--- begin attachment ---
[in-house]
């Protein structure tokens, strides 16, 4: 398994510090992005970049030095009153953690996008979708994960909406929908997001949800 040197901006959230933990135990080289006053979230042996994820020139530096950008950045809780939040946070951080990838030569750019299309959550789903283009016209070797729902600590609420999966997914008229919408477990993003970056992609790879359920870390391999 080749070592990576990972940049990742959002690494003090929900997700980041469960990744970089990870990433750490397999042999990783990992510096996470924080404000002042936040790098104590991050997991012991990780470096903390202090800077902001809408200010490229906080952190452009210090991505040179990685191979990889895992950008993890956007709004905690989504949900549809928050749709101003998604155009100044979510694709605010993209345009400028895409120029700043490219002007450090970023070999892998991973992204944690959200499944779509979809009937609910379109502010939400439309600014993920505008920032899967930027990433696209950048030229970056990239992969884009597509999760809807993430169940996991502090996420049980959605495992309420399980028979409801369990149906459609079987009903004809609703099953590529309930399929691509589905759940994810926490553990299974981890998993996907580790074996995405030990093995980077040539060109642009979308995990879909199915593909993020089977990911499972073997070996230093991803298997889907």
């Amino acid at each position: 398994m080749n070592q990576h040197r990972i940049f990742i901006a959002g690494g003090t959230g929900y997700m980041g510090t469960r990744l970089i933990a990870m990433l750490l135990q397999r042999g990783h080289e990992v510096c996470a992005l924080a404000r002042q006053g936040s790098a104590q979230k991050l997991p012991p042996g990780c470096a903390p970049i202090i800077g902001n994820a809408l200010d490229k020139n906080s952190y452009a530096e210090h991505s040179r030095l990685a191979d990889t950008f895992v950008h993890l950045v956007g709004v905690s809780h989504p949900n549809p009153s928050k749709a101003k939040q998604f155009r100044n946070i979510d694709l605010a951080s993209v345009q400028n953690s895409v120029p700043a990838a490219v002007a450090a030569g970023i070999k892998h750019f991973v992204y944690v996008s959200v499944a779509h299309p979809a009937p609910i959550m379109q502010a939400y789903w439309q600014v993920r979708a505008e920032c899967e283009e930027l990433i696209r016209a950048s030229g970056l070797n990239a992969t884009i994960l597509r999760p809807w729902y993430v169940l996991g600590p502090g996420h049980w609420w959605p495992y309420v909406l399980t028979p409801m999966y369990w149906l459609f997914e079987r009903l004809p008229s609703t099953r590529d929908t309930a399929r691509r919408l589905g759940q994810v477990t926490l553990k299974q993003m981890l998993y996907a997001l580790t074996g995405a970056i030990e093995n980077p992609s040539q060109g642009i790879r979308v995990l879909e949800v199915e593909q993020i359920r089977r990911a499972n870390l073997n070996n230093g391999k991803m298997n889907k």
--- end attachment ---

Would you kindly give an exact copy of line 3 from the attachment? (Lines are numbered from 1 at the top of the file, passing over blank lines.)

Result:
């Amino acid at each position: 398994m080749n070592q990576h040197r990972i940049f990742i901006a959002g690494g003090t959230g929900y997700m980041g510090t469960r990744l970089i933990a990870m990433l750490l135990q397999r042999g990783h080289e990992v510096c996470a992005l924080a404000r002042q006053g936040s790098a104590q979230k991050l997991p012991p042996g990780c470096a903390p970049i202090i800077g902001n994820a809408l200010d490229k020139n906080s952190y452009a530096e210090h991505s040179r030095l990685a191979d990889t950008f895992v950008h993890l950045v956007g709004v905690s809780h989504p949900n549809p009153s928050k749709a101003k939040q998604f155009r100044n946070i979510d694709l605010a951080s993209v345009q400028n953690s895409v120029p700043a990838a490219v002007a450090a030569g970023i070999k892998h750019f991973v992204y944690v996008s959200v499944a779509h299309p979809a009937p609910i959550m379109q502010a939400y789903w439309q600014v993920r979708a505008e920032c899967e283009e930027l990433i696209r016209a950048s030229g970056l070797n990239a992969t884009i994960l597509r999760p809807w729902y993430v169940l996991g600590p502090g996420h049980w609420w959605p495992y309420v909406l399980t028979p409801m999966y369990w149906l459609f997914e079987r009903l004809p008229s609703t099953r590529d929908t309930a399929r691509r919408l589905g759940q994810v477990t926490l553990k299974q993003m981890l998993y996907a997001l580790t074996g995405a970056i030990e093995n980077p992609s040539q060109g642009i790879r979308v995990l879909e949800v199915e593909q993020i359920r089977r990911a499972n870390l073997n070996n230093g391999k991803m298997n889907k």